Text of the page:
Penistone Street Views

Ward Street
The first picture is of 'Old Ward Street', which used to have a tennis court and poplar trees on the bend. Next shot is looking half-way up Ward Street. The red bricked houses on the left were previously council-owned until the 'Right-to-buy' was introduced in the 1980s. The newer houses on the right are social housing, replacing the earlier 'Airey' prefabricated houses, which were council houses. You can read up on the post-war housing at the University of West England (Section 5). In those days, nearly everyone rented their homes. These homes were not called 'Social housing' until much later. Just off Ward Street is is mostly old people's bungalows on Dransfield Avenue, leading to Victoria Street.

The third picture is of the nearby Weaver's Court, which was built after 'Airey' houses on Wilson Avenue were demolished. Weavers Court is classed as being on Unwin Street now. It is a quiet area with sheltered housing, retirement housing and supported housing for older people, with a central area for social activities. The fourth picture is the lower part of Ward Street where it joins Green Road. Ward Street used to be a busy rat-run for cars going to and from David Brown's foundry just to the left, around the corner on Green Road. New houses arrived next to Rose Hill but the fourth picture is from 2006, not long before they were built.

Green Road
Bottom left is Green Road, opposite the old David Browns steelworks entrance and not far from Southgate and Westgate. Cubley Brook goes under Green Road near the junction with Ward Street on its way to the River Don at Spring Vale and this area has been prone to flooding in heavy rain. A particularly bad flood in the sixties saw the water rise half-way up the raised pathway on the left of the picture, to about where the roof of the parked car is. The 2007 floods did not rise quite as far.

Old Ward StreetWard StreetWeaver's CourtThe last patch of grass
Green RoadGreen RoadSaunderson GardensSaunderson Gardens

The next view looks in the other direction, towards Waddie's Shop (now closed) with the long red-brick wall of David Brown's, before it was demolished and more new houses built. The road climbing up to the right used to have an old, red-bricked chip shop until it was demolished perhaps in 2006, with the road continuing to Castle Dam and Roughbirchworth. Older locals will remember 'Winnie's Chip Shop' after the local character, Winnie Adams. She would bite a piece off a chip to test the cooking, then the other part went back in the pan. People avoided eating half chips. After Winnie retired, it was taken over by two men. One was Geof Beard and the chip shop became nicknamed 'Chippie Geof's'.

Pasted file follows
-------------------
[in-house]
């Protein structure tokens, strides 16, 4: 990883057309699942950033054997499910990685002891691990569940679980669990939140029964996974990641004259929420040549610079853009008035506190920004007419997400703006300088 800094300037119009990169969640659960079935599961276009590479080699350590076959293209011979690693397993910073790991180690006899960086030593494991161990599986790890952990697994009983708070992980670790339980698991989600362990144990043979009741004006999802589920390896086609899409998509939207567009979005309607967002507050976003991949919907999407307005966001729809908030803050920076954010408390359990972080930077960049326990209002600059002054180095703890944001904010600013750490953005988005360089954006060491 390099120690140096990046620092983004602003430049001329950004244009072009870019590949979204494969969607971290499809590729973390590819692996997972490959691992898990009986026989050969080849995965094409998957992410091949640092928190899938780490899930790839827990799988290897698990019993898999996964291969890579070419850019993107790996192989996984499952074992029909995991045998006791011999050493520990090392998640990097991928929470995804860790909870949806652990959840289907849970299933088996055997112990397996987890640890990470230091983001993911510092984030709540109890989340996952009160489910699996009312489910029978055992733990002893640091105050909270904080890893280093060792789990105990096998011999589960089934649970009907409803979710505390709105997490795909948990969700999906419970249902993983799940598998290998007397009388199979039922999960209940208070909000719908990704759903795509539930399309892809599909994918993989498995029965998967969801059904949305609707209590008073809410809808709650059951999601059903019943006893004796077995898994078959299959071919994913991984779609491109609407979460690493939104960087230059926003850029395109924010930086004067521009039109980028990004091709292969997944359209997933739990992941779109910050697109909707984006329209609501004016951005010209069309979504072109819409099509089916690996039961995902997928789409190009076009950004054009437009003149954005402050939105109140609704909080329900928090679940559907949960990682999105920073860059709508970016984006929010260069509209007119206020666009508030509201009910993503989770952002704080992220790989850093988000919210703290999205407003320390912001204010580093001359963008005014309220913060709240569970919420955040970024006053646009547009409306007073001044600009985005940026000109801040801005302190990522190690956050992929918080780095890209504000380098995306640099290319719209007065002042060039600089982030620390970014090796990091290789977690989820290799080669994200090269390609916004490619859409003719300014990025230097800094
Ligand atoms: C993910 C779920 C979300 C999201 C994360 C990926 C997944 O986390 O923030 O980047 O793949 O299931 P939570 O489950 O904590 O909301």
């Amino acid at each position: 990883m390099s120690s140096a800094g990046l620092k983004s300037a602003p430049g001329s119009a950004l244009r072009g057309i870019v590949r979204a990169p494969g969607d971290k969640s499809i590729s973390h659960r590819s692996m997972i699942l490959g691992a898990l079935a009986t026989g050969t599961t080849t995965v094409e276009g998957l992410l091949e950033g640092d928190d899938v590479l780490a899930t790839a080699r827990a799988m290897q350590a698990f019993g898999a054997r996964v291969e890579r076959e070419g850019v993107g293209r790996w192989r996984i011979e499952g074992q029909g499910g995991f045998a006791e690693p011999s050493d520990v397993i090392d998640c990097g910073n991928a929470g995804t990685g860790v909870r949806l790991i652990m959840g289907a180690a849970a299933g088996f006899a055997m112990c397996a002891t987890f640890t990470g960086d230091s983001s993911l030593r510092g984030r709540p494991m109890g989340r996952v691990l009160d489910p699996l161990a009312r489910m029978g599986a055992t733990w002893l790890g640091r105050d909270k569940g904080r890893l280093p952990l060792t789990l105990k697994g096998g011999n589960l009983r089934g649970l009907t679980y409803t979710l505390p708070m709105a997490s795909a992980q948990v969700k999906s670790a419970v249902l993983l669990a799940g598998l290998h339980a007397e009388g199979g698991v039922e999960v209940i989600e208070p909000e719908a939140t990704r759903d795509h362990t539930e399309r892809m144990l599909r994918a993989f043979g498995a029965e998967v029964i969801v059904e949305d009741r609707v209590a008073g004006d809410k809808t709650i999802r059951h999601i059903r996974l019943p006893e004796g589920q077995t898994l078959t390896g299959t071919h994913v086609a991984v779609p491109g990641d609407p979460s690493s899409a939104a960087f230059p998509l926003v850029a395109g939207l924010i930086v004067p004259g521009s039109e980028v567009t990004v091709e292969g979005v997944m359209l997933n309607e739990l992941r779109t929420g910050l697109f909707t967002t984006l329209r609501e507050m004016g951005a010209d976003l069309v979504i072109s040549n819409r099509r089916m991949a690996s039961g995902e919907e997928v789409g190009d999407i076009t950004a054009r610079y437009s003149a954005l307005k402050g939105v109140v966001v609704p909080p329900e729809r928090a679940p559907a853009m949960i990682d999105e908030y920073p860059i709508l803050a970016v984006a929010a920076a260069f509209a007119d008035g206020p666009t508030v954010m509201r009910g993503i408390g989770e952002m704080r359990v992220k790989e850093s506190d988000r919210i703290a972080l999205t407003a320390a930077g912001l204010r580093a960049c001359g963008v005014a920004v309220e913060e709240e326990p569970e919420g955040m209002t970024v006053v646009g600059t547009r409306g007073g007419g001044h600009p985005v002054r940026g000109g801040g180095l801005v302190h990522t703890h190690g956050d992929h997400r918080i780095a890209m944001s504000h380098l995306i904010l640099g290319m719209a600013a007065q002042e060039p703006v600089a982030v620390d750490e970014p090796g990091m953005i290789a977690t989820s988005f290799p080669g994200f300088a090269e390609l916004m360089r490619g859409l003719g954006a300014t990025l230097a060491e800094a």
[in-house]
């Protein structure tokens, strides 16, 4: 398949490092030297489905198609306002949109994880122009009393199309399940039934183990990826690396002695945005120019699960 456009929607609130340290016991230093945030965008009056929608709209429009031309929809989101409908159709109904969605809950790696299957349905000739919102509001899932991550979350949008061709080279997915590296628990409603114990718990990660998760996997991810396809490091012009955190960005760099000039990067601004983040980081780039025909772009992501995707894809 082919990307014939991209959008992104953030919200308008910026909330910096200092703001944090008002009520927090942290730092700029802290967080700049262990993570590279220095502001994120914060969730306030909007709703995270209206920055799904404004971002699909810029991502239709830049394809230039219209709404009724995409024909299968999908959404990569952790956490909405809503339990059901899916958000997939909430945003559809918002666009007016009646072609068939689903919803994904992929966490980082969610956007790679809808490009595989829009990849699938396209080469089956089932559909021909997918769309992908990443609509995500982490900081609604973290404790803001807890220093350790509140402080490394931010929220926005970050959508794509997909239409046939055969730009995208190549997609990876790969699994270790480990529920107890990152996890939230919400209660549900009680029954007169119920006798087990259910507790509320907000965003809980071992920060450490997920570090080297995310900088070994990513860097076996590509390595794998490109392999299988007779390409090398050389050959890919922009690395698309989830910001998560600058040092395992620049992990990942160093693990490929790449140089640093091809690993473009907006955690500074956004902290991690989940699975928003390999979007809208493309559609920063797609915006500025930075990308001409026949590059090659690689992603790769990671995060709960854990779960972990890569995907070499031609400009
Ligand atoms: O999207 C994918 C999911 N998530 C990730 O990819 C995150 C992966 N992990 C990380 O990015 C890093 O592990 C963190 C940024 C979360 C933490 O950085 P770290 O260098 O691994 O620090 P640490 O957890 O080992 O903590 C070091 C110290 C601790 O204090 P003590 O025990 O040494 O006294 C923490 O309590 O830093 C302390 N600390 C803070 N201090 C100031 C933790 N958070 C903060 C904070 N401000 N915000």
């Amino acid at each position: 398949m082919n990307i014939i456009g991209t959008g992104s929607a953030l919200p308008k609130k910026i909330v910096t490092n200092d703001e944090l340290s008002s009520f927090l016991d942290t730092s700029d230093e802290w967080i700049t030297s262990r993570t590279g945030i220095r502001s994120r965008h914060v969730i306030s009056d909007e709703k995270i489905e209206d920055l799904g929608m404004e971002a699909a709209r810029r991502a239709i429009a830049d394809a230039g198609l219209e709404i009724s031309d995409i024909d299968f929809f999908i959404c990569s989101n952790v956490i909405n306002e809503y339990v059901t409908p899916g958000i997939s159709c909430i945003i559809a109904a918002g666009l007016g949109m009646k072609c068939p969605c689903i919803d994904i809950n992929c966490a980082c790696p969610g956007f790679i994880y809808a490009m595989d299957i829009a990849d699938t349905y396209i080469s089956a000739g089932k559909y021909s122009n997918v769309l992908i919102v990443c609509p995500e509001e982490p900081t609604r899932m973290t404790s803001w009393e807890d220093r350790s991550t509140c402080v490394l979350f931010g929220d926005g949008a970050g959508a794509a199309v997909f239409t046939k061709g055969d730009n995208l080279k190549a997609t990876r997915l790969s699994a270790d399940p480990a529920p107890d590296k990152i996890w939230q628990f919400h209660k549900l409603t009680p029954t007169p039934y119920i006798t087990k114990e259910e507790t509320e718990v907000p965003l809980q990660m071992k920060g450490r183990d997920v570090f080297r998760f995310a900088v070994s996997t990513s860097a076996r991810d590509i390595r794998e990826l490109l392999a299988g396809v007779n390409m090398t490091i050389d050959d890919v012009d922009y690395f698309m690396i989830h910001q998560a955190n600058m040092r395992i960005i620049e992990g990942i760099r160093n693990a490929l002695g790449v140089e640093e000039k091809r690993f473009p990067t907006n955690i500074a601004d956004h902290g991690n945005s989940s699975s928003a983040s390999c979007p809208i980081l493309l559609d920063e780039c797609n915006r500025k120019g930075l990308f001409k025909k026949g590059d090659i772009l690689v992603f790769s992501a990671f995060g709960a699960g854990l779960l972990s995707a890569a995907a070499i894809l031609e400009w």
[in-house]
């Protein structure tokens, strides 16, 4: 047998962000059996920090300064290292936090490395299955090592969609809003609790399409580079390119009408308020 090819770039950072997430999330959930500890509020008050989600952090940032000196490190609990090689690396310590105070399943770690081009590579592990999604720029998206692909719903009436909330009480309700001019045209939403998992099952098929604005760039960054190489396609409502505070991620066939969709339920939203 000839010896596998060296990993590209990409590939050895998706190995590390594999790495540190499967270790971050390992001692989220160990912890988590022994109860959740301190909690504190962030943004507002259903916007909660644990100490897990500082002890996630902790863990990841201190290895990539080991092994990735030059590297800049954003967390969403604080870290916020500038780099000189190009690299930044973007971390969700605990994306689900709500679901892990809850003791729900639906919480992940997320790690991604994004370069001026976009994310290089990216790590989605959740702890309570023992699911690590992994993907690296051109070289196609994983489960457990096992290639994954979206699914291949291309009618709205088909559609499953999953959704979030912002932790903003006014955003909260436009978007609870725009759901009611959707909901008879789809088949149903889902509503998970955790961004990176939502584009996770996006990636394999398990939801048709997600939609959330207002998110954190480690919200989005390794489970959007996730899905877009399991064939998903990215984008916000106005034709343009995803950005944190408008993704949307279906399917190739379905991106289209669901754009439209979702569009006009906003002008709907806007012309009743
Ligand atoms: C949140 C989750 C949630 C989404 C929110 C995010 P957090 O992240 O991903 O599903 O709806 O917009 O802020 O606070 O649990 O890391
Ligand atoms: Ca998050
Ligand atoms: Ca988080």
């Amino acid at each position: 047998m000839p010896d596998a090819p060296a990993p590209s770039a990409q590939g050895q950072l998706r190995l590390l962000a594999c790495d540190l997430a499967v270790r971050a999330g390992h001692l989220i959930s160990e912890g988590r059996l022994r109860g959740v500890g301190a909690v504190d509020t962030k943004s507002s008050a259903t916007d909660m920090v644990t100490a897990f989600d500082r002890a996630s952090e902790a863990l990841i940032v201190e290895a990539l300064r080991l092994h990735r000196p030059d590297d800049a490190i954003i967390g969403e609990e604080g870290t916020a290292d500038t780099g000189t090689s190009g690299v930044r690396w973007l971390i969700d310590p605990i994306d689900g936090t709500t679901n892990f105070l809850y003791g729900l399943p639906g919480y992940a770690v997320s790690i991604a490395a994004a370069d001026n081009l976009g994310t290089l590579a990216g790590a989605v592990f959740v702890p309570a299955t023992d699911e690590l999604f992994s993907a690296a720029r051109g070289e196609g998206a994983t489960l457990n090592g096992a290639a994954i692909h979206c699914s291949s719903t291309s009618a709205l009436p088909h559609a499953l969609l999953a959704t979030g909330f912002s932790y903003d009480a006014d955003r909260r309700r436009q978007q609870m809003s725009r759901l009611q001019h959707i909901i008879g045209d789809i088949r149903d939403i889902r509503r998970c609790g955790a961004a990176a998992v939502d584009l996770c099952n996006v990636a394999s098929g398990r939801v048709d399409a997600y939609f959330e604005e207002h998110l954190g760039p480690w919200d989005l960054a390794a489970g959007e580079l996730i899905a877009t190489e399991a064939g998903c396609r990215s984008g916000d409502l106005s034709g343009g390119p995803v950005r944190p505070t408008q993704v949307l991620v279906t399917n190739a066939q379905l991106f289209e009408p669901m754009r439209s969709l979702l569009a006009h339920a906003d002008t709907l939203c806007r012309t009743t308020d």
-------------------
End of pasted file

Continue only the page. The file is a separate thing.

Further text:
The last two pictures are Barratt Homes which were built in 2007 on the site of the old Hitech X-Ray machine, which had been housed in a huge, square concrete building to protect people from the powerful X-Rays. It was used to detect flaws in metal castings. With new houses going up, this area is now called Saunderson Gardens (more like Kensington Gardens). An odd name, given that they do not appear to have any gardens. Saunderson was a famous, blind mathematician born in Thurlstone in 1682.

Towards Spring Vale
But first a little note about the name. It is only in recent times that the descriptive name of 'Spring Vale' has merged into one word as 'Springvale' (and is perhaps said more quickly). I think it has lost some charm in the process, like one of those long German compound words. Looking at most local area maps (including current on-line BMBC maps) and it is still shown as two words. Anyway, it looks better to my untrained eye. I always suspected that the change came about from a misspelling at the council depot. The old, dilapidated sign read something like 'Spring Vale Council Depot' but was most likely replaced when 'Barnsley took over' in the 1970s. As I usually gain some pleasure from blaming Barnsley for most of our woes, they can have this one too. After all, they make all of the signs these days, including that for new Spring Vale School. I won't give in on this one. That's better!